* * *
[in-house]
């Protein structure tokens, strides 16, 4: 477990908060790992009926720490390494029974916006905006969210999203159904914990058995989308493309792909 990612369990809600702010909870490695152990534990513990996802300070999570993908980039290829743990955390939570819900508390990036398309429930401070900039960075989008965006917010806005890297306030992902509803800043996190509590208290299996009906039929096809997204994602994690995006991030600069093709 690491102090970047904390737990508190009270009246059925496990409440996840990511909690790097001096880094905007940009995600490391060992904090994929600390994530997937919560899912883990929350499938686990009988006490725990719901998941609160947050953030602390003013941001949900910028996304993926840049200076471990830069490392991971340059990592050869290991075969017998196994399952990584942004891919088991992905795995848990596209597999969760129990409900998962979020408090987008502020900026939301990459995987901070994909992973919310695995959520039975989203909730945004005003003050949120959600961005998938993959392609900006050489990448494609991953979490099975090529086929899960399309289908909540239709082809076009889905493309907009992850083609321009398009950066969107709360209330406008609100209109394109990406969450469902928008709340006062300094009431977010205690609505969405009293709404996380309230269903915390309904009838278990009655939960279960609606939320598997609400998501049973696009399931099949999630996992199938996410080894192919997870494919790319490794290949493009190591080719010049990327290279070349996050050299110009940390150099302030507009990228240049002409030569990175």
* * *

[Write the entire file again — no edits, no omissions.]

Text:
[in-house]
């Protein structure tokens, strides 16, 4: 477990908060790992009926720490390494029974916006905006969210999203159904914990058995989308493309792909 990612369990809600702010909870490695152990534990513990996802300070999570993908980039290829743990955390939570819900508390990036398309429930401070900039960075989008965006917010806005890297306030992902509803800043996190509590208290299996009906039929096809997204994602994690995006991030600069093709 690491102090970047904390737990508190009270009246059925496990409440996840990511909690790097001096880094905007940009995600490391060992904090994929600390994530997937919560899912883990929350499938686990009988006490725990719901998941609160947050953030602390003013941001949900910028996304993926840049200076471990830069490392991971340059990592050869290991075969017998196994399952990584942004891919088991992905795995848990596209597999969760129990409900998962979020408090987008502020900026939301990459995987901070994909992973919310695995959520039975989203909730945004005003003050949120959600961005998938993959392609900006050489990448494609991953979490099975090529086929899960399309289908909540239709082809076009889905493309907009992850083609321009398009950066969107709360209330406008609100209109394109990406969450469902928008709340006062300094009431977010205690609505969405009293709404996380309230269903915390309904009838278990009655939960279960609606939320598997609400998501049973696009399931099949999630996992199938996410080894192919997870494919790319490794290949493009190591080719010049990327290279070349996050050299110009940390150099302030507009990228240049002409030569990175």